“I applied for and received a grant from the Keessee Foundation each and every semester throughout my entire M.Div.,” said Nathan Cecil, associate pastor for family ministries at Bacon’s Castle Baptist Church in Surrey Va., and a graduate of Southern Baptist Theological Seminary.
“I completed my M.Div. in 2011 and can honestly say that, other than the Cooperative Program, no other organization or individual played a more significant role in funding my seminary education than the Keesee Educational Fund,” Cecil said.
The fund distributes more than $3 million in grants annually to 700 applicants planning to attend select schools with a Baptist affiliation. In the past, grants have ranged up to $8,000 per year for a maximum of four years for students at the master’s degree level and up to $3,000 per year for a maximum of three years for students pursuing a doctor of ministry degree. The amount of the grant can change from year to year. This coming year, the maximum grant amount per student will be $7,000.
Brian Autry, executive director of the SBC of Virginia convention and a two-time recipient, noted, “Several generations of pastors and missionaries have been blessed by Keesee, enabling students to receive a first-class education.”
Chuck Lawless, dean and vice president of graduate studies and ministry centers at Southeastern Baptist Theological Seminary in Wake Forest, N.C., said, “The Keesee Educational Fund, especially when it’s combined with the contributions of the SBC Cooperative Program, allows many of our students to attend Southeastern Seminary for minimal cost. This fund not only helps our students earn degrees debt-free, but it also frees them up to focus on their training to take the Gospel to their neighbors and the nations. Our partnership with Keesee greatly assists us in preparing Great Commission-focused ministers and missionaries.”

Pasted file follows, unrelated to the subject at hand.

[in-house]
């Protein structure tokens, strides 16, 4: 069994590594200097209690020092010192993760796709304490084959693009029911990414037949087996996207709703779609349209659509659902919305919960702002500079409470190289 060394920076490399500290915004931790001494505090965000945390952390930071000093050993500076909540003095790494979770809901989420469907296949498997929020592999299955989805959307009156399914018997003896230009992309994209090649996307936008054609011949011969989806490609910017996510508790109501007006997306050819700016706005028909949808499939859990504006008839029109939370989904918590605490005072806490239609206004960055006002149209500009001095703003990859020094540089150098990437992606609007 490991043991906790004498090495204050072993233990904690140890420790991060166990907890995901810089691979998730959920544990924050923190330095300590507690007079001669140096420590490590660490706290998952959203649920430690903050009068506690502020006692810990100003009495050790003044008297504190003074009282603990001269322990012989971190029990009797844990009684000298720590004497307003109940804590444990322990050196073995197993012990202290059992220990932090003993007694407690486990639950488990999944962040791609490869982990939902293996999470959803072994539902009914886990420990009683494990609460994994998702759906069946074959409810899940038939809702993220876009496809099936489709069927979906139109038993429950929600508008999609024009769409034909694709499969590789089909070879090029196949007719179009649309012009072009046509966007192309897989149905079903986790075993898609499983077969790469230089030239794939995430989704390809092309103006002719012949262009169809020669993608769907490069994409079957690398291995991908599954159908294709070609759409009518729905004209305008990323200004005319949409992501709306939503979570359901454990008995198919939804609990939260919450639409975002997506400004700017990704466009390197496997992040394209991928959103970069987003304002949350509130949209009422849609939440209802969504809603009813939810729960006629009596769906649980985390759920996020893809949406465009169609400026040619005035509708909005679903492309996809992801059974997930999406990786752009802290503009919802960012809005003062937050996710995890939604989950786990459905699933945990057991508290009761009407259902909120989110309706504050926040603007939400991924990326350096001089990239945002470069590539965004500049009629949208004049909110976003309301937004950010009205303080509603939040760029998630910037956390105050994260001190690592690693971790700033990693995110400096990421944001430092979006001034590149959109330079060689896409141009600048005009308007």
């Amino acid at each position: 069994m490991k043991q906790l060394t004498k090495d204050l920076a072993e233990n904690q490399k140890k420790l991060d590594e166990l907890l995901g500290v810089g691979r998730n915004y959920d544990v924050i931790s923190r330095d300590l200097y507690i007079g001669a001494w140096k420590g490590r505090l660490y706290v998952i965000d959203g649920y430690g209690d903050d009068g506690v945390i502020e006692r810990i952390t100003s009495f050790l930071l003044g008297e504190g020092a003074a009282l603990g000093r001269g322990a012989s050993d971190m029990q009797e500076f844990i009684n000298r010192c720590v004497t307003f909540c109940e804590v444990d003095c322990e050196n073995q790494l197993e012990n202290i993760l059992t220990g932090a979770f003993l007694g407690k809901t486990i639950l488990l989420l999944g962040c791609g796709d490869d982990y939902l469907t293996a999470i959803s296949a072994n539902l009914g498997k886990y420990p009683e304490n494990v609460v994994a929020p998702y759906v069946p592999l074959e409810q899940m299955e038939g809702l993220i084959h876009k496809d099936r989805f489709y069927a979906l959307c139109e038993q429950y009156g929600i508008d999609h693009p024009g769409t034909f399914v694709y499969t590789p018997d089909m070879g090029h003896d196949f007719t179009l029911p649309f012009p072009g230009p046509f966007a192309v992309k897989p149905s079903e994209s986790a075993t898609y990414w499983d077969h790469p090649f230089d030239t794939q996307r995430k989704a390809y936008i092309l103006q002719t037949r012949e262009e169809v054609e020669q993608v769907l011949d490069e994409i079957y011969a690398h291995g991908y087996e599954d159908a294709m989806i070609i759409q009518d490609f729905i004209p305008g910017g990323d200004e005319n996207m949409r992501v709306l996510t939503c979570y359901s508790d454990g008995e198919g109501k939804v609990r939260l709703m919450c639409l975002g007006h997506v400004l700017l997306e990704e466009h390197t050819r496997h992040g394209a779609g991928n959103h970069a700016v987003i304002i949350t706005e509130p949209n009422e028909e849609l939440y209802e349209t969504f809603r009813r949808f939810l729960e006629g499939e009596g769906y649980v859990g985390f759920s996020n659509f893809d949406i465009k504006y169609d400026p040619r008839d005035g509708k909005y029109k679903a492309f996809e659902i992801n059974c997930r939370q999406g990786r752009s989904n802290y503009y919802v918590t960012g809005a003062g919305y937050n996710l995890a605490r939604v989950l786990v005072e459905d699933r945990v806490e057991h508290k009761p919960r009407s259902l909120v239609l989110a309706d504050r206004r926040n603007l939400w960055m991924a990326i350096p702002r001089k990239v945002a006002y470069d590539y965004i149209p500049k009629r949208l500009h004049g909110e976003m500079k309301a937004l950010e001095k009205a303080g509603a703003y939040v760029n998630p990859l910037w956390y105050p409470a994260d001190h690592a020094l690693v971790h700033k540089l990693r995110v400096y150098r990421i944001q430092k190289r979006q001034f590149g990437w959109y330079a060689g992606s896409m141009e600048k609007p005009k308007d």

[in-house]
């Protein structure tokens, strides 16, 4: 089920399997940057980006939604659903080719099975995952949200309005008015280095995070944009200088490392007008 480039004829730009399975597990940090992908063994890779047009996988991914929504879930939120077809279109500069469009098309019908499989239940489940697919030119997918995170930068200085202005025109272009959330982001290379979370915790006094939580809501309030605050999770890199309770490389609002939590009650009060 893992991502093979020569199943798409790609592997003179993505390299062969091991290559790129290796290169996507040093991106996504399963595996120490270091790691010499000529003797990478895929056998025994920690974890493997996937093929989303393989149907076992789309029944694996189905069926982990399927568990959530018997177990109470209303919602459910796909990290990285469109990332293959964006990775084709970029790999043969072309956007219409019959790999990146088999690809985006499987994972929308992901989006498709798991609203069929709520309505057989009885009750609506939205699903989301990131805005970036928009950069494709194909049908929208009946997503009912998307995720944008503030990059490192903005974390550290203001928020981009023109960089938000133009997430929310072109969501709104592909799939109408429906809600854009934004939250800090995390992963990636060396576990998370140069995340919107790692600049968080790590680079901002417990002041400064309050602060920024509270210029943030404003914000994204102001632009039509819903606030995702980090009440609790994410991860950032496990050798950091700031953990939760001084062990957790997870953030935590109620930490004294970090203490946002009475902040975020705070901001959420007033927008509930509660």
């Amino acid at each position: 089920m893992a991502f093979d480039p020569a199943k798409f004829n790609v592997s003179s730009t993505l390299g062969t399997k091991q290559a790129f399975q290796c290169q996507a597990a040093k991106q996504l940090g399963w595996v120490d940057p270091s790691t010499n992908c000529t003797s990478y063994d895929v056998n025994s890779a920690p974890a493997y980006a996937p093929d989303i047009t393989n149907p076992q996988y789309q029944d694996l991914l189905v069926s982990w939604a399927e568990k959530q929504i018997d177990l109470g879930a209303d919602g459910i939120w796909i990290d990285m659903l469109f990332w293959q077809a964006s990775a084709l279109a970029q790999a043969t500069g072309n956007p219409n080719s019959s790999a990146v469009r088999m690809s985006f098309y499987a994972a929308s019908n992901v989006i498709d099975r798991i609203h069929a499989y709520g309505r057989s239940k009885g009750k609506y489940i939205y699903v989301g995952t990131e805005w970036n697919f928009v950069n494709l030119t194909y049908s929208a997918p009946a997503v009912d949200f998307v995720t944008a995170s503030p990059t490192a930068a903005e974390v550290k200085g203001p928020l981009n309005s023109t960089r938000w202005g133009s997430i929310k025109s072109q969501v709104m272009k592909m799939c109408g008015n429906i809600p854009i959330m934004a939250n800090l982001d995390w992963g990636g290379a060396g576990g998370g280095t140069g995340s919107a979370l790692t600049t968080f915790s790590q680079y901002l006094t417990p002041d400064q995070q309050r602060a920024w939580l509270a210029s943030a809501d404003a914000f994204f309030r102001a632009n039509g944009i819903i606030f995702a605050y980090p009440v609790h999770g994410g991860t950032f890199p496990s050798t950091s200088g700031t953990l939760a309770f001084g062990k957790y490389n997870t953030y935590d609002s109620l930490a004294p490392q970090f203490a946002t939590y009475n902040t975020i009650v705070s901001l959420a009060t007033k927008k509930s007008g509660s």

The Keesee Fund grants are administered by a board of trustees who review students’ applications and eligibility for aid. Applicants must be residents of Virginia, North Carolina or South Carolina (they must prove 12 months of residency as outlined by the Keesee Fund prior to beginning an undergraduate or graduate degree). They must also be a member of a Baptist church and have the intention to enter the Baptist ministry upon graduation.
One of the latest institutions approved for their students to receive Keesee Fund grants is Liberty University’s Rawlings School of Divinity. Students pursuing a residential master of divinity degree, select master of arts degrees or a doctor of ministry degree will be eligible to apply.
Ed Hindson, the divinity school’s dean, said the Virginia campus is “truly honored to know that [Keesee has] added Liberty to its list of schools because of our commitment to training Baptist students for the ministry.”
To learn more about the Charles B. Keesee Educational Fund, go to cbkeesee.net.
Ronnie Floyd launches weekly podcast on life & leadership
SPRINGDALE, Ark. (BP) — Ronnie Floyd, immediate past president of the Southern Baptist Convention, has launched a weekly podcast, “Ronnie Floyd on Life and Leadership Today.”
Each Tuesday’s 22-minute podcast “we pray will help you live more purposefully and inspire you to lead more effectively,” Floyd wrote in an email distribution March 6 announcing the podcast, which began March 7.
“People change the world,” Floyd wrote. “Because I believe this, for many years I have operated my life knowing that God desires for me to influence and invest in others.”
Floyd has led Cross Church since 1986 during 40-plus years as a pastor. One feature of the podcast, he noted, will be lessons from leaders he has met in all areas of life, including ministry, politics, sports, business and economics.
In the March 7 podcast, Floyd spoke with ESPN senior NFL analyst Chris Mortensen about his recent fight with Stage IV throat cancer.
Floyd’s podcast is available for subscription at iTunes.